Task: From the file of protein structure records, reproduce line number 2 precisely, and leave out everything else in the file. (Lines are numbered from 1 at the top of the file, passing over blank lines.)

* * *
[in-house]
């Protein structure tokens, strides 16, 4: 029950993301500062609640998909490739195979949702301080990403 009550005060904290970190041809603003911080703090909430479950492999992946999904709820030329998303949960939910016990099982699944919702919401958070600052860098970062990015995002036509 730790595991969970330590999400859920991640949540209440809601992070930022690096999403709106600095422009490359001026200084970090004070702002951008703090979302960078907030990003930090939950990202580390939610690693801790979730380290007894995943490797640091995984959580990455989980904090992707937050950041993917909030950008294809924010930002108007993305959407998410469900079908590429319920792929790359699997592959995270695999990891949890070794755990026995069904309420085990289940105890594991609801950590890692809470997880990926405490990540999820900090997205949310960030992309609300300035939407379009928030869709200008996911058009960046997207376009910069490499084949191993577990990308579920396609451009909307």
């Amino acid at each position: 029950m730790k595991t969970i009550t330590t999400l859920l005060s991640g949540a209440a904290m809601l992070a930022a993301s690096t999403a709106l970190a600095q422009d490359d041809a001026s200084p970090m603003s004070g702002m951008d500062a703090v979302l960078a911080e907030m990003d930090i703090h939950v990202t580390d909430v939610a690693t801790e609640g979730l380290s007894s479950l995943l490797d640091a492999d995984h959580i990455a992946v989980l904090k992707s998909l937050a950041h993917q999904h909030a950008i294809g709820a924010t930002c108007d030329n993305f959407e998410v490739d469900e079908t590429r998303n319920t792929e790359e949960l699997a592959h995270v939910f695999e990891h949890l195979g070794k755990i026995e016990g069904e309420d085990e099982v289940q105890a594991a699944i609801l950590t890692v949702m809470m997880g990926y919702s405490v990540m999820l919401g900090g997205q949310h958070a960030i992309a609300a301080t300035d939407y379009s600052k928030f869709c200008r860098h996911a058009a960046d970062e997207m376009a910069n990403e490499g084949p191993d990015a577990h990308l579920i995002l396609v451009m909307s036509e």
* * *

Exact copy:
């Protein structure tokens, strides 16, 4: 029950993301500062609640998909490739195979949702301080990403 009550005060904290970190041809603003911080703090909430479950492999992946999904709820030329998303949960939910016990099982699944919702919401958070600052860098970062990015995002036509 730790595991969970330590999400859920991640949540209440809601992070930022690096999403709106600095422009490359001026200084970090004070702002951008703090979302960078907030990003930090939950990202580390939610690693801790979730380290007894995943490797640091995984959580990455989980904090992707937050950041993917909030950008294809924010930002108007993305959407998410469900079908590429319920792929790359699997592959995270695999990891949890070794755990026995069904309420085990289940105890594991609801950590890692809470997880990926405490990540999820900090997205949310960030992309609300300035939407379009928030869709200008996911058009960046997207376009910069490499084949191993577990990308579920396609451009909307």